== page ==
There is no disputing it: When it comes to driving user engagement and retention for media content online, nothing beats a personalized approach. At Yahoo Labs, we’re dedicated to presenting the most relevant and engaging content to each of Yahoo’s users with a robust scientific approach, immediately and at scale. And though we’ve been doing this for some time across Yahoo’s homepage and various properties, this year, we really set out to up our game. Our result–in conjunction with the Recommends Engineering and Product team–is called Yahoo Recommends.
Universal relevance: Certain types of content such as breaking news stories (e.g., a virus outbreak) are things that most users want to know about regardless of their topical interests. We try to measure this by the trendiness and popularity of a news item. We track dozens of time series on how users are engaging with each piece of content in the module, on a publisher site, on social media, and on search engines.
Contextual relevance: Users see our recommendations in different contexts. For example, if a user is currently reading an iPhone 6 review, it would certainly be meaningful to recommend other articles about smartphones or Apple products. In order to identify contextually-relevant content, we leverage our internal knowledge graph to measure content relatedness as well as a collaborative filtering style approach to uncover novel patterns about “people who read X who would also read Y.”
Personal relevance: As one of the top destinations on the Web, there is significant overlap in the user base between Yahoo and our partner sites. This puts us in a unique position of not suffering much from the cold start problem for user understanding. However, we also need to address a new challenge of catering to changing user interests as people move about from one site to another. For example, a person is interested in smartphones; for gadget reviews her top choice is cnet.com, but when it comes to news about the mobile industry, techcrunch.com becomes her go-to destination. In order to show the right content at the right place, we need to understand both her interests, and when and where she should be served a particular item. To do that, we leverage a type of machine-learned model known as matrix/tensor factorization to incorporate context awareness into user understanding.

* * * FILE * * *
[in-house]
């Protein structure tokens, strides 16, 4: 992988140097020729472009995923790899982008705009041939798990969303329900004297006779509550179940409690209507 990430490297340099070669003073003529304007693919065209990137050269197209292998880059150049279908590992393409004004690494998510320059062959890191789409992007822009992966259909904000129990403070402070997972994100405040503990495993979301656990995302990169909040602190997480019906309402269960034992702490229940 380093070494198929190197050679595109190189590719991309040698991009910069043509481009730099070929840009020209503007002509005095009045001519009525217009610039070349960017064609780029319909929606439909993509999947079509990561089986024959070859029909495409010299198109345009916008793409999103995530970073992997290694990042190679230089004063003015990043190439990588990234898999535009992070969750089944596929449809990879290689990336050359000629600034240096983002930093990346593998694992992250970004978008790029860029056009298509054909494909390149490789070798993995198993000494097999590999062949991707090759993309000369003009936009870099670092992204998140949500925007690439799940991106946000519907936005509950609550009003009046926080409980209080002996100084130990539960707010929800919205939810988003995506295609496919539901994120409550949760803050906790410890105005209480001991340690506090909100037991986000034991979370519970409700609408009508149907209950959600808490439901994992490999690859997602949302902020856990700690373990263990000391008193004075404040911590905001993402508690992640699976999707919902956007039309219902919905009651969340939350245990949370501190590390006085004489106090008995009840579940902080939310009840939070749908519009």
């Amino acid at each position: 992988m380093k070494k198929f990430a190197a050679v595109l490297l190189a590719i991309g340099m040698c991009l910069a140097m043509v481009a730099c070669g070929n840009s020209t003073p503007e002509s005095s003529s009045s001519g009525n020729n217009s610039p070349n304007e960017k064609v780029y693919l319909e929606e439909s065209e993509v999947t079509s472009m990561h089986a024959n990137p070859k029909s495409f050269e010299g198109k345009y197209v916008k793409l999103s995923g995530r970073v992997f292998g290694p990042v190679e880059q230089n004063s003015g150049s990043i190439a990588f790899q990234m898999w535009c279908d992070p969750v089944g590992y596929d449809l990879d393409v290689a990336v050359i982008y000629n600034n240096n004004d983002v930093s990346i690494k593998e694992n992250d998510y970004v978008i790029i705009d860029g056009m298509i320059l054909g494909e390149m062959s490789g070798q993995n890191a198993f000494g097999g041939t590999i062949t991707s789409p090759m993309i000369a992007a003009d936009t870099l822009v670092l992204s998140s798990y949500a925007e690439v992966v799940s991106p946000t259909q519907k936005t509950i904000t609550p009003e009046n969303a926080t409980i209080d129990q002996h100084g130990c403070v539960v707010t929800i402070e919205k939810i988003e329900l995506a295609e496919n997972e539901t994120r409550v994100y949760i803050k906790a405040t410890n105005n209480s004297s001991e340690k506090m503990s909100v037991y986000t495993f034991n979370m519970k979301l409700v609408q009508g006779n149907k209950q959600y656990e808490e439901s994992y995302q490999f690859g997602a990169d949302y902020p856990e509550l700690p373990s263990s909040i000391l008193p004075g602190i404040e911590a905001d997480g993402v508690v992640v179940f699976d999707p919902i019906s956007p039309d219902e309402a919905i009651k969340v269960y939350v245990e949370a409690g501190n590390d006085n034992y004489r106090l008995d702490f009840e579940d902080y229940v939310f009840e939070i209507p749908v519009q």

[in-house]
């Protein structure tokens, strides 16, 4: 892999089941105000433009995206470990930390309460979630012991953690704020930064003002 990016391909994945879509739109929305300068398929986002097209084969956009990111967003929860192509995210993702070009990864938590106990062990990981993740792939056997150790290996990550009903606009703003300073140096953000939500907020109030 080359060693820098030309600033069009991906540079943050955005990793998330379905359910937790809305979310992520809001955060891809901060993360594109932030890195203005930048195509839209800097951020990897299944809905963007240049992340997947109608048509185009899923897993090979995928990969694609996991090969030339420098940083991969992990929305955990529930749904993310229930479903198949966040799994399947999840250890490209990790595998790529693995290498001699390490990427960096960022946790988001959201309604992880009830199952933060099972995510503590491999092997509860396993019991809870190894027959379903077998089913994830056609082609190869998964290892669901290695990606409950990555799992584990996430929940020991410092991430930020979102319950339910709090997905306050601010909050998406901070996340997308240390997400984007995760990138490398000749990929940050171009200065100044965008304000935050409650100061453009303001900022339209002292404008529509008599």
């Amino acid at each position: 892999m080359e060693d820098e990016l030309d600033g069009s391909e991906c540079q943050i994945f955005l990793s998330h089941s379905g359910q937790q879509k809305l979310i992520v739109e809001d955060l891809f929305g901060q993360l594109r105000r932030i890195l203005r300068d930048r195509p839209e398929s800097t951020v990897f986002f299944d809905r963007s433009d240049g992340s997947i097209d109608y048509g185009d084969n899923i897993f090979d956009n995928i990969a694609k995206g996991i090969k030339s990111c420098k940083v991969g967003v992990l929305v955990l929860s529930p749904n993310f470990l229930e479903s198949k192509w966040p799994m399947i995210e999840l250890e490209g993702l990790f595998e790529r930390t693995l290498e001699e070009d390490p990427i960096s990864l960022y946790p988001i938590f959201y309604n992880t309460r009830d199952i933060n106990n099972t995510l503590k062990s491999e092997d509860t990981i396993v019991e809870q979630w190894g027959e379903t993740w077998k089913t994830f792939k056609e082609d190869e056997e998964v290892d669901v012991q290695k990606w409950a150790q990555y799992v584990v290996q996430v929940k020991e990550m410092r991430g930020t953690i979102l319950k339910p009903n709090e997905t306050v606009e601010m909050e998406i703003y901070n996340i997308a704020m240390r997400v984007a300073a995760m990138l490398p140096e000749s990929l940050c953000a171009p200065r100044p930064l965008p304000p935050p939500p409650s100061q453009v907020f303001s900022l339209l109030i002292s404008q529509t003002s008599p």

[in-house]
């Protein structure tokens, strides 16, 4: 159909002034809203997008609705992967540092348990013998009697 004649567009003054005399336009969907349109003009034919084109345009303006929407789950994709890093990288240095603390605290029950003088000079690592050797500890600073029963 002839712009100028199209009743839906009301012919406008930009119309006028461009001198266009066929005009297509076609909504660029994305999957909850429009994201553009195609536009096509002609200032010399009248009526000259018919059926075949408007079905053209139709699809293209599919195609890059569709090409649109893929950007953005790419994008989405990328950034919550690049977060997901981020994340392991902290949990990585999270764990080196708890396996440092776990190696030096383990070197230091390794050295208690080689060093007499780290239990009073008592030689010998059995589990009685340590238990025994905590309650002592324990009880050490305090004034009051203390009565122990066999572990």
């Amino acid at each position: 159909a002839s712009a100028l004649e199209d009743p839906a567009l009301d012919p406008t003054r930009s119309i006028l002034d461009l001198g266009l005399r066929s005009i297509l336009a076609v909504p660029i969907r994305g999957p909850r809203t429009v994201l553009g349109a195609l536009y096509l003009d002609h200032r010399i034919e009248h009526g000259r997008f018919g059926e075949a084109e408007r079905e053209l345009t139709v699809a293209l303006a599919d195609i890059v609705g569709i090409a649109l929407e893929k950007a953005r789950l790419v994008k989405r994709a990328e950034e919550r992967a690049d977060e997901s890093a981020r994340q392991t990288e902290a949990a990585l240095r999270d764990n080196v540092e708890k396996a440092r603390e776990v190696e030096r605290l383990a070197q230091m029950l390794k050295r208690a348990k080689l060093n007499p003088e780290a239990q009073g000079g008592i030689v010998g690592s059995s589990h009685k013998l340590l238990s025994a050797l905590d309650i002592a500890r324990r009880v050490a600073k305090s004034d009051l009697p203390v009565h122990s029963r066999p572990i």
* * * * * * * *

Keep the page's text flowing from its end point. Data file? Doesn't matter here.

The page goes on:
In the end, nearly hundreds of millions of raw signals are produced, which are blended by a machine-learned ranking (MLR) function. The blending has to have an element of adaptive learning since the same signal may have different effects in different publisher modules. For example, the recency of content matters more for a sports news site than for a food recipe site. Therefore, we developed a powerful MLR platform using a distributed online learning algorithm which incrementally and rapidly self-updates hundreds of ranking models by learning from the logged events for each Recommends module.
Yahoo Recommends tests the limits of context-aware recommendations. The wealth of signals and data, the dynamic nature of the content that needs to be recommended, and the plethora of publisher modules takes personalization to a whole new level.